So I’ve exposed myself to a couple of bits of media recently that have pushed me to a new perspective on writers marketing their work… again. Yes, I know, it seems like every other day I’m “adjusting” my opinion on this. And that’s highly irritating to me. In fact, it’s another variable in this formula; I’ve realized that my wishy-washiness is probably a sign of not knowing for myself what I’m talking about in the “Do Good Books Sell Themselves or Not?” debate. So, I’ve come to a kind of resolution, which I’ll get to in a bit.
The first media that help shift me this time was this blog post by Russel Blake. Especially his first two of eight points:
1) Books Sell Themselves. No, sweetie, they don’t, at all, and never did. That’s why trad pubs spend massively on promotions. Because they know that visibility sells books, not invisible cosmic forces or author brilliance. It’s a highly competitive market with millions of choices, and it’s a retail market, and in retail, visibility is key. Which means constant promotion. Which most authors hate. But it’s reality, so get used to the idea. A companion to this aphorism is the next one…
This myth is the one that’s always been frustrating to me, and yet somehow has managed to infiltrate my own thinking over and over. After all, I’ve found my new favorite indie writers on Amazon, not through some clickthrough advertisement or spam mail or tweet, so the cream must be rising above the crap, right? That thinking breaks all kinds of logical rules, though, such as incomplete comparison (did those authors promote themselves into Amazon visibility, which led to me finding them?) as well as rules of salesmanship (don’t assume that everyone buys the same way you do). If you think about it, everything else besides books is sold through active and passive marketing and sales efforts. Is it really true that books are some kind of exception?
No way. Book contracts are a way of promoting your work, as that will get it in front of bookstore shoppers. Endlessly tweeting about your book does the same, except in a sleazy and annoying and inefficient fashion. The question is not whether promotion leads to sales, but what kind of promotion will be most effective.
2) Just write the next one.
Sure, if you want to have two undiscovered gems instead of one. Look, writing the next one’s important, but not if it’s used to justify not promoting the last one, which is often the case. You have to both market the last one AND write the next one. Sorry. You do.
This one follows #1 logically, both for those that believe it and for refuting it. Emily Dickinson had drawers full of her work, and only a dozen or so were published during her life. How come people weren’t flocking to her drawer to get that wonderful rhyming goodness before then? Because they HAD NO IDEA IT WAS THERE!!! If you believe that you need to submit your work to a publisher or a storefront like Amazon in order to sell your work, then you believe in promoting your work. To say that promotion stops with the product (writing, editing, cover, blurb, sales copy on product page) ignores the fact that you didn’t take all that work and lock it in a drawer. Put your work in every place that will promote it enough to be worth your time, whether that’s a digital storefront or an advertisement site.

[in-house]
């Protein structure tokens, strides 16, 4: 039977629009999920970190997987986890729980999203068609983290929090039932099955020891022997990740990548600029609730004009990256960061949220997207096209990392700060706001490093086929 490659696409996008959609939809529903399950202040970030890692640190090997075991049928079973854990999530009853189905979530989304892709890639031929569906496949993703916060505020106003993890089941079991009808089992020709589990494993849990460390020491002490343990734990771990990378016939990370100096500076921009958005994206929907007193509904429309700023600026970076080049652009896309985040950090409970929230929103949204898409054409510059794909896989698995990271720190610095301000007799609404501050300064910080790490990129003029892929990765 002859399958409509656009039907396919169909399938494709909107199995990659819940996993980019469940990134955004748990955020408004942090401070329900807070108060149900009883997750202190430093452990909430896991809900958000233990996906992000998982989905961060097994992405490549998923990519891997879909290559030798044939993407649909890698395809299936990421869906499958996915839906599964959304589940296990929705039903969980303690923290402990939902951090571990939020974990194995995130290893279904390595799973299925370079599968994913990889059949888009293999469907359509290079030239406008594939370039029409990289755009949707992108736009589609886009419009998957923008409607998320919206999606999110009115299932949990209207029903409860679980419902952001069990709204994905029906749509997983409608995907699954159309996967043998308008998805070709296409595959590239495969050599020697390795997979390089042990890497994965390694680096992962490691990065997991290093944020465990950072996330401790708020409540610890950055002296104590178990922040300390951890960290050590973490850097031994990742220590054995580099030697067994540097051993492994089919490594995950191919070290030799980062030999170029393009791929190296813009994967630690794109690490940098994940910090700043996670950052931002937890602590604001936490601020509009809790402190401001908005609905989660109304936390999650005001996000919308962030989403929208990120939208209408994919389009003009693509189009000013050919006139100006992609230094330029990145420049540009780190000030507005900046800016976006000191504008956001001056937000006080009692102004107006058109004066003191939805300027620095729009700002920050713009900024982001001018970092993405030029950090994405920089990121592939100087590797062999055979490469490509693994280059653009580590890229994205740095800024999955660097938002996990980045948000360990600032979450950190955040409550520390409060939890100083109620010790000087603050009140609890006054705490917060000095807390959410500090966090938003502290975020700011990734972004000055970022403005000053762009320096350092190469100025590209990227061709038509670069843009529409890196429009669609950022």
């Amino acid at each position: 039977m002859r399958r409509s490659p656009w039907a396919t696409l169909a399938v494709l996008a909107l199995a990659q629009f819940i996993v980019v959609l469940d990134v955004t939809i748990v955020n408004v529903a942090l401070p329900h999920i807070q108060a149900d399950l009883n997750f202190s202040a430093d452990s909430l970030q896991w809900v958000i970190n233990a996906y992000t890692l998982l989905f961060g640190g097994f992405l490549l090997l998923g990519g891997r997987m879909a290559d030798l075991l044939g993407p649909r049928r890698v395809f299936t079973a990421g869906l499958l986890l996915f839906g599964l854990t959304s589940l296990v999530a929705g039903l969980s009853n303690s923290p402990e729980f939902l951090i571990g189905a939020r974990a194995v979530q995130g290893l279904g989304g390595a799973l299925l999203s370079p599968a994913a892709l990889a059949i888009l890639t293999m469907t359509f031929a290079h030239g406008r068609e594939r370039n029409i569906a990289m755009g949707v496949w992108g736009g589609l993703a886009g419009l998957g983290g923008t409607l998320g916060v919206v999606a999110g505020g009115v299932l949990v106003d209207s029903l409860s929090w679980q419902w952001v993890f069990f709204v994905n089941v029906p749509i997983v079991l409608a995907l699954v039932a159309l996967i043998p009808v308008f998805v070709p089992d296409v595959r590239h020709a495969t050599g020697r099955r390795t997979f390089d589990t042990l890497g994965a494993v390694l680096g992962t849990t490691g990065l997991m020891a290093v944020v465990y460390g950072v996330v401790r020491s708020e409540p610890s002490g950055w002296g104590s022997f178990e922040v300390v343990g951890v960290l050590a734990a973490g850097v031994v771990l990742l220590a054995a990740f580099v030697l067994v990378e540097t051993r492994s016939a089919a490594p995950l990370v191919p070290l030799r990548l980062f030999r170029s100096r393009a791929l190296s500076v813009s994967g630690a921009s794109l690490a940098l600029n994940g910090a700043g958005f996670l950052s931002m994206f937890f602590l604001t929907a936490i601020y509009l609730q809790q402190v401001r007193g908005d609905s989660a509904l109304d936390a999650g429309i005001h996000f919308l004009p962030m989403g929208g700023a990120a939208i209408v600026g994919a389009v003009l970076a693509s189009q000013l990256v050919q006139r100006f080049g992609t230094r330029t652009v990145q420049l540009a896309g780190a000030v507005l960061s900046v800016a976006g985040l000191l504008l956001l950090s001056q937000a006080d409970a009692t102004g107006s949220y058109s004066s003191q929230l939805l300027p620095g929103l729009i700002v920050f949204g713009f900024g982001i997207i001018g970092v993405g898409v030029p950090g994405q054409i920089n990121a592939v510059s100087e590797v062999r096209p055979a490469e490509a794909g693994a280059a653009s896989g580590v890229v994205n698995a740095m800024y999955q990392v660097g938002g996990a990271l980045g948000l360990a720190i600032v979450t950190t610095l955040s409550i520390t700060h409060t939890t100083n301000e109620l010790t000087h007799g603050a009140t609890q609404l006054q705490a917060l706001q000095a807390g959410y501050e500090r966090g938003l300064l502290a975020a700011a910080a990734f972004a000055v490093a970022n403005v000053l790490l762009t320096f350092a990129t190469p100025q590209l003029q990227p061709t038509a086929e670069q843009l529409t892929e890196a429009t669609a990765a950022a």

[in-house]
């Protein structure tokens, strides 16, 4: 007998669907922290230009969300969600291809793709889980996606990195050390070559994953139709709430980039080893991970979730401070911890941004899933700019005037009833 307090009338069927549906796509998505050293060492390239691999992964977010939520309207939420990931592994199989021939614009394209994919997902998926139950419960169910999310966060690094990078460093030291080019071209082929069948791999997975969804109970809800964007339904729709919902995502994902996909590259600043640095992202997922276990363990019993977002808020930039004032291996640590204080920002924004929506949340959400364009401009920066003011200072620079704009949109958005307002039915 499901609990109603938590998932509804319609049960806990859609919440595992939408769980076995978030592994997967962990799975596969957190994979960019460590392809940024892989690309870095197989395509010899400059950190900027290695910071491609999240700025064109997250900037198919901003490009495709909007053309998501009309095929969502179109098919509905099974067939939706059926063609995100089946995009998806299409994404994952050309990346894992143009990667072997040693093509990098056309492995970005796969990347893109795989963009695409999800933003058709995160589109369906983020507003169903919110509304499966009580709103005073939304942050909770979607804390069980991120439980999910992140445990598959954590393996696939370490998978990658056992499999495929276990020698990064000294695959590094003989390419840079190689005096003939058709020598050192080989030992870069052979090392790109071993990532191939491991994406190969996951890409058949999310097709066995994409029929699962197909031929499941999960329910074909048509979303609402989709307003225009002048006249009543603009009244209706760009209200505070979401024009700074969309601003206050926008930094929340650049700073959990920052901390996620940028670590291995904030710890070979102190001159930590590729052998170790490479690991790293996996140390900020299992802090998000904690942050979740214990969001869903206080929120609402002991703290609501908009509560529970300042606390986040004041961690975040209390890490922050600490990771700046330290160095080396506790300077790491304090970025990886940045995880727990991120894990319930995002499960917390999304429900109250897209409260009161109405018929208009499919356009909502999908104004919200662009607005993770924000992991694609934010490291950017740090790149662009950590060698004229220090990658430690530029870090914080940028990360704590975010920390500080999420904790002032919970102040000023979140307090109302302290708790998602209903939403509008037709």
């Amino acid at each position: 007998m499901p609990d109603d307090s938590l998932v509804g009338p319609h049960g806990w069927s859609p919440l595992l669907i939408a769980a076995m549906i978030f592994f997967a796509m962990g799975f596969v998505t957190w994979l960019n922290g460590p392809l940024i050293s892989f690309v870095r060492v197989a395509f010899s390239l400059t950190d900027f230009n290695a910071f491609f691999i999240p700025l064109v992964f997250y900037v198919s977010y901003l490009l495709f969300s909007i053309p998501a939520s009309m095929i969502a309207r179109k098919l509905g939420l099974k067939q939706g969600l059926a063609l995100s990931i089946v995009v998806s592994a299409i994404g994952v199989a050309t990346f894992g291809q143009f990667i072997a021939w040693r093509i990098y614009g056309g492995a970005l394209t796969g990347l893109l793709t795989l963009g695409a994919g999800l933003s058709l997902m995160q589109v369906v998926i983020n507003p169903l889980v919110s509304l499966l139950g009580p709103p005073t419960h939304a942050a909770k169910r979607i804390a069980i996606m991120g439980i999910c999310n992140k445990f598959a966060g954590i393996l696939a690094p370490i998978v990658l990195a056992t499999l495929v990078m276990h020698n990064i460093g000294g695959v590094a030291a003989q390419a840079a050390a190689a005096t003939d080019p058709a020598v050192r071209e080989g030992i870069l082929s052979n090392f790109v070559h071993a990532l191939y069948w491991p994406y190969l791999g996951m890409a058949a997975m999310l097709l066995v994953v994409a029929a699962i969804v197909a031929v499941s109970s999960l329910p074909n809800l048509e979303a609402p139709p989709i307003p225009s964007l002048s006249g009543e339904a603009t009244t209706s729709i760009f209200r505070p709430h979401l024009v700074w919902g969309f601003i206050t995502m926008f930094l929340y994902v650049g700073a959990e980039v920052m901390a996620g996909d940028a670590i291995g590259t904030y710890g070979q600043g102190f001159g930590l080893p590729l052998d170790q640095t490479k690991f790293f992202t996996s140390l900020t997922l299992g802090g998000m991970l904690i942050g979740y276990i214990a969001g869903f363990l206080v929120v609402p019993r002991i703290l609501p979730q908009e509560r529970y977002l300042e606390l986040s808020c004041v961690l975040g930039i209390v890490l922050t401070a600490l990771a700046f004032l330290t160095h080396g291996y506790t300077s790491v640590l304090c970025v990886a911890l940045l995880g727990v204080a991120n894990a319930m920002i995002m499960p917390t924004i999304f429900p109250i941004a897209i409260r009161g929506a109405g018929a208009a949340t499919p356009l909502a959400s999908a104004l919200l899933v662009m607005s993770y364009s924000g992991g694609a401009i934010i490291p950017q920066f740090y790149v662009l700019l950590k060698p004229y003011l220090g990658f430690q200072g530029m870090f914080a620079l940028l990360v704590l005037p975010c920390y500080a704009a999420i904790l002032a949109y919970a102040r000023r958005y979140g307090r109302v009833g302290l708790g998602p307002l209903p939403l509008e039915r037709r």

The second media that helped swing my vacillating pendulum is the recent episode of The Self Publishing Podcast, titled “Selling Your First 1000 Copies” with guest Tim Grahl. These guys are successful full-time writers that are doing a million things at once, from serials to novels to promo to podcasting and on and on. Tim said several things that made me nod my head or lock up in one of those thoughtful “OH!” moments.
One was the importance of separating yourself from certain decisions. He referenced Tim Ferriss’ method of choosing a book title (basically a series of double-blind testing of several possible titles), which resonated with me as I’m planning to retitle my first book. Back to point, some decisions can’t be made by us ourselves. “What cover will best grab sales?” is a different question from “What cover best encapsulates the story?” or “What cover satisfies my own personal aesthetics?” Also, as Tim Grahl said, we’re often far too close to our own projects to make a good decision. My takeaway is that any part of your product that involves other people making a purchase decision ought to be tested until you find the best alternative, not the one that you choose from a biased perspective.
Another point to the episode was to promo Tim Grahl’s new book, Your First 1000 Copies (who’d a-thunk it?) It was $3.99 as an ebook last I checked, and $1.99 as an audiobook (!!!) Go get it, because I doubt those prices will hold.
So I come away convinced of the need to do more promo work. What’s that going to mean? Paid ads? We’ll see. The first thing I’m going to do is read Tim Grahl’s book, then make more specific decisions. One thing he said that sounded very reasonable and occurred to me before was the need to be putting out material that draws people in, so that they go from not knowing you to knowing you. So more free fiction is going to be a part of the plan, I wager.
P.S. I’d appreciate a summary of KKR’s recent series of blog posts so I can decide whether to go back and read them. It’s a long series, which leads me to think she says more than “write the next book” this time.